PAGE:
How Can You Support a Loved One Living with Epilepsy?


“Epilepsy may cast a shadow, but love and understanding can be the brightest light.”

God forbid it may not happen to anyone or their loved ones. But just once, imagine you are sleeping in the middle of the night and suddenly see your loved one experiencing a sudden change. 

They might go through a scary moment where their body becomes stiff and their eyes move strangely. It can be terrifying for even those watching those experiencing this strange situation. 

For once, you may get frightened and lose ground under your foot, feeling helpless and shocked to see that person you cherish deeply undergo such a strange experience.

If you have gone through this situation, we are here to support you by giving you the proper knowledge to help you be a beacon of light and love for your loved ones. 

What is epilepsy?

Epilepsy is a condition that affects the brain and can make people feel alone, confused, or underconfident. 

Chronic epilepsy is a long-term condition that involves recurrent seizures due to abnormal electrical signals generated by damaged brain cells. Seizures are brought on by an uncontrollable spike in electrical activity within brain cells. A seizure may cause changes to your consciousness, sensations, emotions, behavior, and motor control (your muscles may twitch or jerk).

It is also called a seizure disorder.

While some seizures can be easy to see because they involve sudden movements or someone passing out other times, they may not last for more than a few seconds. Sometimes, when someone has a seizure, it doesn’t mean they have epilepsy. So, until the doctors figure out what kind of seizure it is, they might call it something else, like an “event.”

Symptoms of epilepsy

When someone has a seizure, their body may start shaking or jerking, they may have trouble speaking or understanding things, and they may feel very confused or scared.

Here is the list of signs and symptoms a person may have when they have epilepsy:

  • Uncontrolled jerking movement of hands and legs
  • Temporary loss of consciousness or awareness
  • Staring
  • Confusion
  • Faster heartbeat
  • Deja vu movements
  • Headache
  • Dizziness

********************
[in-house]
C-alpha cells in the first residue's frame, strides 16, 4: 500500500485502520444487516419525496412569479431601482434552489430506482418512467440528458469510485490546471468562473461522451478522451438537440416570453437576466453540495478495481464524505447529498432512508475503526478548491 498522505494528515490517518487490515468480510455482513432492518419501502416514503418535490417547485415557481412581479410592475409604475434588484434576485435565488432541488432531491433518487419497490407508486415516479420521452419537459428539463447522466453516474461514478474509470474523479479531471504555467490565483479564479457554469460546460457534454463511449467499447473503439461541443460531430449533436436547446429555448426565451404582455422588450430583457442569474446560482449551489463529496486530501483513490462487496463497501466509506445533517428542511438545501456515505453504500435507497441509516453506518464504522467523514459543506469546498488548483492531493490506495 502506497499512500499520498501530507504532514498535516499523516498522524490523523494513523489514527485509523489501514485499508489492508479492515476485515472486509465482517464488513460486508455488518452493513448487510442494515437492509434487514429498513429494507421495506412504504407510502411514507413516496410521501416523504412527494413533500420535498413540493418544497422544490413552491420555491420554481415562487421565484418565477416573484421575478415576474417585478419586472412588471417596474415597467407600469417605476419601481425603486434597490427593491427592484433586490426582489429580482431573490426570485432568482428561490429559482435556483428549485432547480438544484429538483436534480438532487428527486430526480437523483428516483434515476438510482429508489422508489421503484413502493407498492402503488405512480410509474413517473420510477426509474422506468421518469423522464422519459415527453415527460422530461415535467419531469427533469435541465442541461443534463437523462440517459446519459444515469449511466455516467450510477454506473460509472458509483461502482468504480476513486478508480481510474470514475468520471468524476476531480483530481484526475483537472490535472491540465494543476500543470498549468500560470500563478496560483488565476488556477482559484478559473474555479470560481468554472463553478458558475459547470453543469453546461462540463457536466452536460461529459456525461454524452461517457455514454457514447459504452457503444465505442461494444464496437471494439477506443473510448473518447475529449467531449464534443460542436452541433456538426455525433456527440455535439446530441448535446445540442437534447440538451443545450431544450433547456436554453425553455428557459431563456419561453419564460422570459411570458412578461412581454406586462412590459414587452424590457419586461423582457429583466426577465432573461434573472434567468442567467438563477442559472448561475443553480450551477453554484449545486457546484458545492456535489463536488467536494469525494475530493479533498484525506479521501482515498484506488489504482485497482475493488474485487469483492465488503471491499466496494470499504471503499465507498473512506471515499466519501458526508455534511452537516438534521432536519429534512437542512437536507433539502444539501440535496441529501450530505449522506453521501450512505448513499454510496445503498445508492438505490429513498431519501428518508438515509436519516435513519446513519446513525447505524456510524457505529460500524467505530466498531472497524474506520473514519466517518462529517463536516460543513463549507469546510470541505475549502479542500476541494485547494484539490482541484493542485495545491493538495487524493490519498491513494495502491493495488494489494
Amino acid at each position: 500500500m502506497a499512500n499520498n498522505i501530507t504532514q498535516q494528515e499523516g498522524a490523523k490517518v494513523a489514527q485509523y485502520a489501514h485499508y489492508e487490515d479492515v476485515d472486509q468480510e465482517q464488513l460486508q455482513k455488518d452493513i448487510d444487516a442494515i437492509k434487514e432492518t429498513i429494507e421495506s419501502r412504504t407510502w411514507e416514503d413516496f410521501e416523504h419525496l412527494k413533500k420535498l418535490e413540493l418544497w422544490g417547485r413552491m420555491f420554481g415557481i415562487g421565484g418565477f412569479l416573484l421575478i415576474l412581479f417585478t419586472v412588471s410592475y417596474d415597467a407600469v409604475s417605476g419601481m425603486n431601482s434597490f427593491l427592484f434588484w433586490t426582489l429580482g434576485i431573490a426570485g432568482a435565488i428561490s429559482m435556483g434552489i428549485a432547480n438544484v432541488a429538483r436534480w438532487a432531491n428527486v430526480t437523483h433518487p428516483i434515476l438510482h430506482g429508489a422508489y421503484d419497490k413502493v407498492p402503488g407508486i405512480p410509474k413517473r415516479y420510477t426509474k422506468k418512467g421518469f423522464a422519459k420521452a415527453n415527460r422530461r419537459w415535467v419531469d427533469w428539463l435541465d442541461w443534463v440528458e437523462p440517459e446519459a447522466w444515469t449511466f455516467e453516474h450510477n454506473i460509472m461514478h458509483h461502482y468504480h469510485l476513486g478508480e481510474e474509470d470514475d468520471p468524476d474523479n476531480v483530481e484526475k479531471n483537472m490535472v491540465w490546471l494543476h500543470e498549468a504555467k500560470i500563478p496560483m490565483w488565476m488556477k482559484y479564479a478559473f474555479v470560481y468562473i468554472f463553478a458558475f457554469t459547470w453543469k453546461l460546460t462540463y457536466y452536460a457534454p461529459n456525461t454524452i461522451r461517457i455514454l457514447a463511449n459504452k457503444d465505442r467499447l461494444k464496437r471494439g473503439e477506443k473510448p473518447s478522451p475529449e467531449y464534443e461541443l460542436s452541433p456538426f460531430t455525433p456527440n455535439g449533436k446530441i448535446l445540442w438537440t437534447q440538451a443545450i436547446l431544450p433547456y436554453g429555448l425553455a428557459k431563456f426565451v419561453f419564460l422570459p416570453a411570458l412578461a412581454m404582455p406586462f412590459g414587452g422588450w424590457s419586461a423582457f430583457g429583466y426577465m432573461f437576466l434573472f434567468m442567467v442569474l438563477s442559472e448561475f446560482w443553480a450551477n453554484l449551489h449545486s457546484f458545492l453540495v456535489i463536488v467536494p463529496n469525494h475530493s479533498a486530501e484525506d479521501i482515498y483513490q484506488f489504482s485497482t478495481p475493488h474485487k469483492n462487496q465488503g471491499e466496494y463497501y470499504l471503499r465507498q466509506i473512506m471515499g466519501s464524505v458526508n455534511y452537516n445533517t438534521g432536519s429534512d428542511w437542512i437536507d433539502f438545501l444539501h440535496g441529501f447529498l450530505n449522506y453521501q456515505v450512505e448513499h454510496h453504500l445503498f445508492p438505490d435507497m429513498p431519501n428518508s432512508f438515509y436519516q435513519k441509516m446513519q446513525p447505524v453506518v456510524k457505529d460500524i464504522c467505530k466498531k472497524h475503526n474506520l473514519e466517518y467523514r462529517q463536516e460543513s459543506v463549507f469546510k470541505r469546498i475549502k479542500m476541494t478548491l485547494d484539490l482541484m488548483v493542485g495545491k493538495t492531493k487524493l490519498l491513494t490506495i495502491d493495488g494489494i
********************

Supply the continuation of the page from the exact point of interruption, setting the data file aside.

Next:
• Fatigue
  • Nausea
  • Vomiting
  • Muscle stiffness

It is important to note that if you are experiencing these symptoms or seeing someone with them, you must immediately talk to the doctor. 

What are the causes of epilepsy?

While the exact cause of a seizure is unknown, here is a list of the causes of the most common types of seizures:

In infants and newborns:

  1. Congenital (existing from birth) issues
  2. Fever or illness
  3. Metabolic or chemical imbalances in the body

In children/teenagers/young adults:

  1. Drugs or alcohol
  2. Birth defects
  3. Infection
  4. Trauma to head 
  5. Genetic factors

Other possible causes:

  1. Brain tumor
  2. Neurological conditions
  3. Drug withdrawal
  4. Stopped medications
  5. Other unknown reasons

The reasons why people develop epilepsy can be different for each person. Sometimes, there can be more than one thing that causes it. If you are worried about why you have epilepsy or if you might be at risk for it, talk to a medical professional who can help you understand.

Can a person ever recover from epilepsy?

Even though there isn’t any cure for seizures, many people have the same question in mind: can they ever recover from epilepsy?

Here’s what we know:

  • Freedom from seizures is possible:

With the proper care, up to 70% of people with epilepsy become seizure-free. This may entail prescription drugs, dietary modifications, or, in certain situations, neurosurgery. While there is no “cure,” achieving seizure freedom dramatically enhances the quality of life and gives one a sense of control.

  • Remission holds promise:

Some fortunate people, particularly children, can go into remission from epilepsy, which allows them to go more extended periods without taking medicine without experiencing seizures. Depending on the type of epilepsy, this remission rate varies, but it provides long-term hope and a return to normality.

  • Effective management is must: